One of the concerns in launching a rocket is the increased stress on the rocket body that is created by atmospheric drag as it accelerates. This is called “atmospheric loading” or “dynamic pressure”, typically denoted by the letter “q”, and is proportional to the density of the atmosphere and the square of the rocket’s speed at any given time. At low altitude the value is small since the speed is small; at high altitude it is small because the atmospheric density is small.
In between there is a maximum value, typically called “Max Q.” This is the point of highest stress on the rocket as it gains altitude.
A recent press story suggested that the breakup of NK’s Unha-3 during its failed satellite launch was due to a mechanical failure at or just after Max Q, and occurred at 81 seconds after launch.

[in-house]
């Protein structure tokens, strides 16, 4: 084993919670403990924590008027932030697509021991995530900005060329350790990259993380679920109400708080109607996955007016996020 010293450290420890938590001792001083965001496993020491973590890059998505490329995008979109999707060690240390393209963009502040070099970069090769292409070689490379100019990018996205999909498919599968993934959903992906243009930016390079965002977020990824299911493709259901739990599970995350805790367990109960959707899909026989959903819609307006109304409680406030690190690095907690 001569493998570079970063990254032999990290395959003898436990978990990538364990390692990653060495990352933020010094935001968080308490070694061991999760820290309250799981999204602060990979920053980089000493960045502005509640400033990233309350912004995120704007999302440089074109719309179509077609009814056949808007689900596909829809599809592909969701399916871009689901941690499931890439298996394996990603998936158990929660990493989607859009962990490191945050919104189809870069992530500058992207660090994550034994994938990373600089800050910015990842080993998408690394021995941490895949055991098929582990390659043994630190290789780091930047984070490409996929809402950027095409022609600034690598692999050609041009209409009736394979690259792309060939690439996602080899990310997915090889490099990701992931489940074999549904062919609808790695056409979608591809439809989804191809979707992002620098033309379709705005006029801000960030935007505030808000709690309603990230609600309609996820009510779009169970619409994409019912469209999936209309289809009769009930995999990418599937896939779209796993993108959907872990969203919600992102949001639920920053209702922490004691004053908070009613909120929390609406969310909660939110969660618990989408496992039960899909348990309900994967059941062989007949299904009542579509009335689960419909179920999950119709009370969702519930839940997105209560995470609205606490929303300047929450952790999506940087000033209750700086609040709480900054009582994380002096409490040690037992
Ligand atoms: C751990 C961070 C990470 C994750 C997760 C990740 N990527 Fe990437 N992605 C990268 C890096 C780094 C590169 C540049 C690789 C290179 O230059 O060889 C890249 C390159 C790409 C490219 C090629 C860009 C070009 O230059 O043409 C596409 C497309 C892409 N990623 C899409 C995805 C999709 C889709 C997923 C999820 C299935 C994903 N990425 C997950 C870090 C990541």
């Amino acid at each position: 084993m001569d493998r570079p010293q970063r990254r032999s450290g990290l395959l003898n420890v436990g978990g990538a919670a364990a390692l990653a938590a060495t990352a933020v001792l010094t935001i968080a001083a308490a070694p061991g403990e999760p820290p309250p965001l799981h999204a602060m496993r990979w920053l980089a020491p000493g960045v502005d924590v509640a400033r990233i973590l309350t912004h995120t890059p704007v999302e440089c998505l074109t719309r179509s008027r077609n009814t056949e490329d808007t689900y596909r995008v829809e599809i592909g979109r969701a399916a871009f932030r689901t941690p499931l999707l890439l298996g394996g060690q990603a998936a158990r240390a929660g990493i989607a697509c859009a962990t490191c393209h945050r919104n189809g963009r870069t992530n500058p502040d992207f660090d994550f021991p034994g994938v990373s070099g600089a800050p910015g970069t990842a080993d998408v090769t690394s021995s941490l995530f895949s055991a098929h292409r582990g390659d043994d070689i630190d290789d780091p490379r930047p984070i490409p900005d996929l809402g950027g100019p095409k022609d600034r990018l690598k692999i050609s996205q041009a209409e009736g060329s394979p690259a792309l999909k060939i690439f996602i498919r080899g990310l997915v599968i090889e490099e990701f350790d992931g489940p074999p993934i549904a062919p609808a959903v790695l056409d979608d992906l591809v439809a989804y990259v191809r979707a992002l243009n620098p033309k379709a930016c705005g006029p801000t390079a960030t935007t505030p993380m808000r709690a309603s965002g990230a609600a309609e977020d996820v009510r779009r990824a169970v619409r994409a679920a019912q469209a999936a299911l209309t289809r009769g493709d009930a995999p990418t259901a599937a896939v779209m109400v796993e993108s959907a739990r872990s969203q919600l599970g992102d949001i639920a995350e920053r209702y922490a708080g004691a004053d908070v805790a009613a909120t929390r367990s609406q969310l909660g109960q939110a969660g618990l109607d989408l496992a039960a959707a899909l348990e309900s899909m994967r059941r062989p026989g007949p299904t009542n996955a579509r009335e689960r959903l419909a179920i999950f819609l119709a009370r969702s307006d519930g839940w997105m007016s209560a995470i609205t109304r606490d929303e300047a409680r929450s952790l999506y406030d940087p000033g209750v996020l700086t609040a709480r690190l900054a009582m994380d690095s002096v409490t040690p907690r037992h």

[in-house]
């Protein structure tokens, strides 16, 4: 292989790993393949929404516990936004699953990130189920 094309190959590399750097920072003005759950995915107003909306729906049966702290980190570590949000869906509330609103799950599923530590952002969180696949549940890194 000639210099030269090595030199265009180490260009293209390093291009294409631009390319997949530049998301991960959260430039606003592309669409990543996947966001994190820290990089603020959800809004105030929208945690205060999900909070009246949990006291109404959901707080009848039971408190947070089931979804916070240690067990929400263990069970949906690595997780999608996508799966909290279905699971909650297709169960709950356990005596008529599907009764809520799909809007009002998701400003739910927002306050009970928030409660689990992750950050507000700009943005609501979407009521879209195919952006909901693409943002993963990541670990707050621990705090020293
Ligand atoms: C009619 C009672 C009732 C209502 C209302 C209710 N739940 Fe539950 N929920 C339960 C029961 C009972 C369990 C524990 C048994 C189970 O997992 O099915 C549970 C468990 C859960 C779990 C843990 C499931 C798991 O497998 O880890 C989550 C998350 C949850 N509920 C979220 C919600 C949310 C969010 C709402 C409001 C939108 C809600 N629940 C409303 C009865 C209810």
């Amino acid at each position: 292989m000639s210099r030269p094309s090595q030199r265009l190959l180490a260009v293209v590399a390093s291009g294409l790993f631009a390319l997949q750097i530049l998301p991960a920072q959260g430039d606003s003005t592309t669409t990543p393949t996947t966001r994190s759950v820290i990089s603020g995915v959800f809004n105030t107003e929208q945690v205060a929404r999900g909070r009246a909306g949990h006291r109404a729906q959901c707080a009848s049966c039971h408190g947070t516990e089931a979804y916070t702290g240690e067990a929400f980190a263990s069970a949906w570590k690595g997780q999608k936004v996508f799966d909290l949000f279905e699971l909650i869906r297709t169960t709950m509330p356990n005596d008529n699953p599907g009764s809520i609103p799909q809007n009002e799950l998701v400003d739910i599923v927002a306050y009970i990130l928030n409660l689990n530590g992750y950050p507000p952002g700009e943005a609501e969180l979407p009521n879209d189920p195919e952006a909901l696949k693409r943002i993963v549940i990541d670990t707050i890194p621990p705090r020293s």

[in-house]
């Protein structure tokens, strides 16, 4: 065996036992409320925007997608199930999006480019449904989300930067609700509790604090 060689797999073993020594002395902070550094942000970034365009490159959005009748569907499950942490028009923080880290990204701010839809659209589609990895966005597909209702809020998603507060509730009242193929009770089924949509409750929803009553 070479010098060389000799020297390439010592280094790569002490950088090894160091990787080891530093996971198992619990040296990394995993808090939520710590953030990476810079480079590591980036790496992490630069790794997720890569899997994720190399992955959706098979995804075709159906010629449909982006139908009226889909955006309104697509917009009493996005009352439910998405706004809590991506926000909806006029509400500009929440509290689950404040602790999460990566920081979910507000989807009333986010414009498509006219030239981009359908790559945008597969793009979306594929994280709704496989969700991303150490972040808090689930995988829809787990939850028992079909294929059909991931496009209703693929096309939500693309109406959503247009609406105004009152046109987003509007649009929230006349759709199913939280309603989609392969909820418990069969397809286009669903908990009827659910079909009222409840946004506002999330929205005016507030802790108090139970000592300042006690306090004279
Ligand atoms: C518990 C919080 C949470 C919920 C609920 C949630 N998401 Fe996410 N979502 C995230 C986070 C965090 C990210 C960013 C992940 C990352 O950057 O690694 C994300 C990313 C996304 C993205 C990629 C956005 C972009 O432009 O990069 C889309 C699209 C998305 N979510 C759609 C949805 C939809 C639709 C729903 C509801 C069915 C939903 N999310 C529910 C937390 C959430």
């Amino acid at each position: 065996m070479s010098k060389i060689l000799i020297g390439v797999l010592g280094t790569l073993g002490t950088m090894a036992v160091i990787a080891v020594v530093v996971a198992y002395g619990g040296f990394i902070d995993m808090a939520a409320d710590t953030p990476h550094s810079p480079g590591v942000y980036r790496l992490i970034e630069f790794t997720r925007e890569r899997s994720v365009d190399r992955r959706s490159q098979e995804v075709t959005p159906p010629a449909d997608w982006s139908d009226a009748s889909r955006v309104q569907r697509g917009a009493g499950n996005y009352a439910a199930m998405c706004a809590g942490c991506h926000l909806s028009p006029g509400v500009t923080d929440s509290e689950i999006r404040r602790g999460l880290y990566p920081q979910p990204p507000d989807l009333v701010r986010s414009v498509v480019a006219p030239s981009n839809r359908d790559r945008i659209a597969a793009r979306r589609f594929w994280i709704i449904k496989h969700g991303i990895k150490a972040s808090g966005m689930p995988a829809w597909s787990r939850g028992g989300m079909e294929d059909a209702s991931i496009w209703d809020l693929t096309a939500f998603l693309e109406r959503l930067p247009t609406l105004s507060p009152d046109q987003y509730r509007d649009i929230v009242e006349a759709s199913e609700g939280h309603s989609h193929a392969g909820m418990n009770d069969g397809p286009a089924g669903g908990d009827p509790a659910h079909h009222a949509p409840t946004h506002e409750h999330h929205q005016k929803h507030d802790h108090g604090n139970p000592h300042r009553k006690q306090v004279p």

However, the figure above shows the calculation of the dynamic pressure using my computer model of the Unha-3 on its launch trajectory. Max Q occurs at about 60 seconds after launch when the rocket is at an altitude of about 11 km. This is roughly the same altitude that Max Q occurs for the Space Shuttle. At 81 seconds, the dynamic pressure is down to less than half its maximum value, and that is 20 seconds after experiencing the maximum.
Moreover, at 81 seconds the speed of the rocket is about 0.9 km/s, or about Mach 3, so it is well after the point that it has become supersonic.
We still don’t know what happened to the Unha during launch. But this makes me skeptical that it was due to Max Q, unless the times being discussed for the breakup are wrong.